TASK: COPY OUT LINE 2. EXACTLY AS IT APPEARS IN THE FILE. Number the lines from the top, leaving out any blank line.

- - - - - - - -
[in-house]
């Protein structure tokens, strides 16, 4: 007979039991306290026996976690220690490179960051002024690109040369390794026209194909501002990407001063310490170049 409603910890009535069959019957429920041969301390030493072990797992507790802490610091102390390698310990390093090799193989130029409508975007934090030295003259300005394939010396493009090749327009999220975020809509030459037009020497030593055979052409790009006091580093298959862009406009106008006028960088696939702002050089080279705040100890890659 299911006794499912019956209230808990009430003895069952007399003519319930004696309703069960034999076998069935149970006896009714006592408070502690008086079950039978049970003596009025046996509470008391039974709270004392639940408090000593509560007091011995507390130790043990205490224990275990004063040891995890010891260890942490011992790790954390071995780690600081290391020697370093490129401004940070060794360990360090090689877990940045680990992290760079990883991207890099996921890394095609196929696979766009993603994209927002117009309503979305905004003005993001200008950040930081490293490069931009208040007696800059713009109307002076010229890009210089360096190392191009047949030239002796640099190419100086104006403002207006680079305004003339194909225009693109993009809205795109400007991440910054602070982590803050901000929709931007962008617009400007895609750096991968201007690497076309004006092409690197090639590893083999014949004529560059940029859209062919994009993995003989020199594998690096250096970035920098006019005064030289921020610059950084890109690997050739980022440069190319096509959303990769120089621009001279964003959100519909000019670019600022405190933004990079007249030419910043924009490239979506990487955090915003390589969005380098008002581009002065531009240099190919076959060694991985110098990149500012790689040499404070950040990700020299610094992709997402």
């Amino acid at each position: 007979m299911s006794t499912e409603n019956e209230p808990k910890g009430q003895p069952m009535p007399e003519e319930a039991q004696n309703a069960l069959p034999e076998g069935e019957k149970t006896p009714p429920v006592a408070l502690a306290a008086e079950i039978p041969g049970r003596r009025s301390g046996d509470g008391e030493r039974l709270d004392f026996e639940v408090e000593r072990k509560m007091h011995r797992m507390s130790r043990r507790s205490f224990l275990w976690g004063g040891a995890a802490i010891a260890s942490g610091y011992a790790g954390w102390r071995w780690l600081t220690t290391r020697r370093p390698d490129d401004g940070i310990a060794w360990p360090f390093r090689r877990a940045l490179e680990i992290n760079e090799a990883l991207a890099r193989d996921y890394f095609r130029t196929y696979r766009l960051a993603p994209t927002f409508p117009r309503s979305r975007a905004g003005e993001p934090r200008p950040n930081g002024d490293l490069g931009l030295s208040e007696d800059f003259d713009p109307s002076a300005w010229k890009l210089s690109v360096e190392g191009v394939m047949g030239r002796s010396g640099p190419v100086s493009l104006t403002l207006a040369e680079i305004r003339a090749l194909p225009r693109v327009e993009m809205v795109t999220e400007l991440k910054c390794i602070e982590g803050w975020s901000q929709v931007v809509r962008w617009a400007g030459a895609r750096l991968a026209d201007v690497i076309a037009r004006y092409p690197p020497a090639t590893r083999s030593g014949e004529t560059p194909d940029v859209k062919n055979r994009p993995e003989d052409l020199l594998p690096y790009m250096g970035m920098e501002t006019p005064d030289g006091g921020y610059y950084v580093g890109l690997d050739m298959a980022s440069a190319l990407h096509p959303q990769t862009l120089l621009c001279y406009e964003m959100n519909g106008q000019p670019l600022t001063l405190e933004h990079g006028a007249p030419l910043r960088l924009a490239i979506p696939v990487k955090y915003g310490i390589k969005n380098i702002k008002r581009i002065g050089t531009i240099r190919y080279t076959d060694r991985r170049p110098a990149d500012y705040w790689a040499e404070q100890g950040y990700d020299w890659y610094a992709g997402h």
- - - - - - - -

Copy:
């Protein structure tokens, strides 16, 4: 007979039991306290026996976690220690490179960051002024690109040369390794026209194909501002990407001063310490170049 409603910890009535069959019957429920041969301390030493072990797992507790802490610091102390390698310990390093090799193989130029409508975007934090030295003259300005394939010396493009090749327009999220975020809509030459037009020497030593055979052409790009006091580093298959862009406009106008006028960088696939702002050089080279705040100890890659 299911006794499912019956209230808990009430003895069952007399003519319930004696309703069960034999076998069935149970006896009714006592408070502690008086079950039978049970003596009025046996509470008391039974709270004392639940408090000593509560007091011995507390130790043990205490224990275990004063040891995890010891260890942490011992790790954390071995780690600081290391020697370093490129401004940070060794360990360090090689877990940045680990992290760079990883991207890099996921890394095609196929696979766009993603994209927002117009309503979305905004003005993001200008950040930081490293490069931009208040007696800059713009109307002076010229890009210089360096190392191009047949030239002796640099190419100086104006403002207006680079305004003339194909225009693109993009809205795109400007991440910054602070982590803050901000929709931007962008617009400007895609750096991968201007690497076309004006092409690197090639590893083999014949004529560059940029859209062919994009993995003989020199594998690096250096970035920098006019005064030289921020610059950084890109690997050739980022440069190319096509959303990769120089621009001279964003959100519909000019670019600022405190933004990079007249030419910043924009490239979506990487955090915003390589969005380098008002581009002065531009240099190919076959060694991985110098990149500012790689040499404070950040990700020299610094992709997402």